Casey Anthony is broke.
The Orlando, Fla., woman -- acquitted of killing her 2-year-old daughter in a trial that riveted the nation -- has $1,084 in assets and at least $792,119 in debt, according to bankruptcy documents filed in a Florida federal court and obtained by local media.
The bankruptcy documents were filed Friday, the same day an appellate court threw out two of Anthony’s four misdemeanor convictions.
The remains of Anthony’s daughter, Caylee, were found inside a trash bag near the family home in December 2008. Anthony, now 26, was acquitted of the killing but convicted of multiple counts of lying to investigators.
Anthony’s petition for bankruptcy laid out a financial situation drained by her trial, which became a media fixation. At one point, ABC News paid Anthony $200,000 for photographs, with the money then reportedly going toward Anthony’s pricey legal defense.
That money is gone now, replaced by debts to scores of people and businesses, many for unspecified legal fees and “consulting fees” from medical and forensic services, according to the disclosure.
Most of the amounts owed were listed as “unknown,” with the largest specified debt -- $500,000 -- belonging to Jose Baez, one of her defense attorneys.
In September 2011, the filing notes cryptically, Anthony “may have relinquished rights” to photographs of herself to Baez, adding that their value was “unknown.” Further details were not immediately available, and Baez’s office did not immediately respond to a request for comment.
Anthony, whose petition used her parents’ Orlando address, also owes $145,660 to the Orange County Sheriff’s Office for investigative fees, $61,505 in court costs to the Florida Department of Law Enforcement and more than $68,000 in taxes and penalties to the Internal Revenue Service, according to the filing.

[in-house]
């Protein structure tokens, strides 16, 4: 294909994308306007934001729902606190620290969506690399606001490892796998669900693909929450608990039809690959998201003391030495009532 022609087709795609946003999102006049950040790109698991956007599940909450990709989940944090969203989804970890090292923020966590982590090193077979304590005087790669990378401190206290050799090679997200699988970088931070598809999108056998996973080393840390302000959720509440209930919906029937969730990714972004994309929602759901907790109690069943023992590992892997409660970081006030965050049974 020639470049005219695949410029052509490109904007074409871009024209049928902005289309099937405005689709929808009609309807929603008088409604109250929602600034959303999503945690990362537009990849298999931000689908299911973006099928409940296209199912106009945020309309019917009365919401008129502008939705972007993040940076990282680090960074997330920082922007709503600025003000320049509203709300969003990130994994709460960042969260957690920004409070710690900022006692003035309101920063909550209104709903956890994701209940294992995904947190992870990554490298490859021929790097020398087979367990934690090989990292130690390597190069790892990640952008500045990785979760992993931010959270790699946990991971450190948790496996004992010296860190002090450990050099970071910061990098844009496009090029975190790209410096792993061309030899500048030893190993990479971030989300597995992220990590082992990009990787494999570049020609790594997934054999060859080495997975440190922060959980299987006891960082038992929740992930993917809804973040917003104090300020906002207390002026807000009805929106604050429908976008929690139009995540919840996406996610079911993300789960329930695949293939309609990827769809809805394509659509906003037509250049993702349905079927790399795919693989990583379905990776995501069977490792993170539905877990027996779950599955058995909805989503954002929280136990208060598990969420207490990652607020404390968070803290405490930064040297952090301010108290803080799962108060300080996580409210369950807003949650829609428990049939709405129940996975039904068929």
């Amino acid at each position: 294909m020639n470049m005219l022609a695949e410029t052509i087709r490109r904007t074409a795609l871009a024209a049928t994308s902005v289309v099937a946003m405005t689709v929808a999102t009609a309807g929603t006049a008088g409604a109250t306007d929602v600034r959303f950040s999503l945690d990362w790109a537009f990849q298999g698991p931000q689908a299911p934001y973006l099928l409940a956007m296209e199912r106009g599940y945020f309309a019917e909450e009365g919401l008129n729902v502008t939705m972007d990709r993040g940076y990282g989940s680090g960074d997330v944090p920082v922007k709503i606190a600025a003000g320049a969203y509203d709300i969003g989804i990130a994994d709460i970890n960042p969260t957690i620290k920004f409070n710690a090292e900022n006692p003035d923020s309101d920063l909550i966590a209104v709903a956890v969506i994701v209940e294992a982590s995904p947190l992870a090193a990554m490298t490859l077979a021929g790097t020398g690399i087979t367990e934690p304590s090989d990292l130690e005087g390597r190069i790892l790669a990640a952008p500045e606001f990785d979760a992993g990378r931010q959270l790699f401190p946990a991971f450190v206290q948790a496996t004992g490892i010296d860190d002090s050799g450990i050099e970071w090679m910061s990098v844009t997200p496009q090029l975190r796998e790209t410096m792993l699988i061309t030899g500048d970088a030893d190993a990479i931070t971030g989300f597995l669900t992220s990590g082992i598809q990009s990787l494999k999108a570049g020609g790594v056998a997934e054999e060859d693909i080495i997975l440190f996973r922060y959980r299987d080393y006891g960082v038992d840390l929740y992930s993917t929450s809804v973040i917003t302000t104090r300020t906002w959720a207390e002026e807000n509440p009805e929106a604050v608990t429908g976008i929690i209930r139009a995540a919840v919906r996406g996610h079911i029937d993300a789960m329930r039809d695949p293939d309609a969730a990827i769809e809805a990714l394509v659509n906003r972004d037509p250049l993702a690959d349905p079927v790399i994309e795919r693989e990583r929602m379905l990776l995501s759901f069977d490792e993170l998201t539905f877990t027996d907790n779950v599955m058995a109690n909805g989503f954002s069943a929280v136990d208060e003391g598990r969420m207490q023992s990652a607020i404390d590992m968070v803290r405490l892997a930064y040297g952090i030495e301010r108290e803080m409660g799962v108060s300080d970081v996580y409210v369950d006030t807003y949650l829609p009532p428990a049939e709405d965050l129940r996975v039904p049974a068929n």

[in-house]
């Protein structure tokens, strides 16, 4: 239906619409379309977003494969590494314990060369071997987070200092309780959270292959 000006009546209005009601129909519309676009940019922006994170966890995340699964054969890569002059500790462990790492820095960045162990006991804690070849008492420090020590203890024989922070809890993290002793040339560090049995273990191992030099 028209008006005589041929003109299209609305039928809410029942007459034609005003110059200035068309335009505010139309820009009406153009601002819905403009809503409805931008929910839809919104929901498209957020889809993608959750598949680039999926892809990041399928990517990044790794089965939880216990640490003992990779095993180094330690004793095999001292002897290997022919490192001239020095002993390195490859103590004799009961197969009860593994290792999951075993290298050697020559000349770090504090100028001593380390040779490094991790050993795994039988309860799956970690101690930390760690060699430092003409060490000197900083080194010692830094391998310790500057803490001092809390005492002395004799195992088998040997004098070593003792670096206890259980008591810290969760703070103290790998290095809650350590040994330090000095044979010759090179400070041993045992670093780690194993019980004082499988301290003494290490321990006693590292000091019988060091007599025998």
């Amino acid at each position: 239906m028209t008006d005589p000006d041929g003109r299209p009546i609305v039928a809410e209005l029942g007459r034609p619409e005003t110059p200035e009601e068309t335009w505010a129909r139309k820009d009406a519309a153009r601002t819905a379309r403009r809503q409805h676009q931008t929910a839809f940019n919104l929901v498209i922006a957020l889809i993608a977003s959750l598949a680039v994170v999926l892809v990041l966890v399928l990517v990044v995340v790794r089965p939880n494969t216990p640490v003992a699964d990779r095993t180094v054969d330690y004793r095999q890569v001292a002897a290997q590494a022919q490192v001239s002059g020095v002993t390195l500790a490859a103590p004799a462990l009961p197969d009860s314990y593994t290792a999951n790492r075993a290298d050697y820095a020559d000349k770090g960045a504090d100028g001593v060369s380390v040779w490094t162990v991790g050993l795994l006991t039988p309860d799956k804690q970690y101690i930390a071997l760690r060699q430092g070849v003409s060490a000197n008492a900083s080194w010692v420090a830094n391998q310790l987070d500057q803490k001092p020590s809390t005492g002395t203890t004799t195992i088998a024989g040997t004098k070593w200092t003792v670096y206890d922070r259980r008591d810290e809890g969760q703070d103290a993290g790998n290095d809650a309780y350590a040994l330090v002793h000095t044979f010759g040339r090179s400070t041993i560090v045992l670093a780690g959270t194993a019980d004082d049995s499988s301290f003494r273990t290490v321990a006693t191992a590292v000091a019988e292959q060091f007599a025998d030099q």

Anthony’s assets include $474 in cash and a “watch, pearl necklace, sapphire and opal rings, and miscellaneous sterling silver and costume jewelry” worth $200, the documents said. Anthony stated she had been unemployed for four years and listed no income.
Her bankruptcy attorney was listed as David L. Schrader.
Anthony is also the target of multiple lawsuits, according to the filing: Two defamation suits from Roy Kronk and Zenaida Fernandez-Gonzalez; two lawsuits for “unjust enrichment,” including for a Texas horseback search group that accused Anthony of lying to them about her daughter still being alive; and the state of Florida, seeking to recoup investigative costs.
Kronk, who found Caylee’s remains, is suing because Anthony’s attorneys raised the possibility that he had killed the girl.
Fernandez-Gonzalez claimed distress after Anthony made up a fake babysitter with her name and accused that babysitter of kidnapping Caylee.
During Anthony’s trial, however, Anthony’s defense said Caylee had accidentally drowned in the family pool.
Fernandez-Gonzalez’s attorney, Matt Morgan, called the bankruptcy filing a “calculated delay tactic.”
“We are not deterred and will stay the course,” Morgan told the Orlando Sentinel.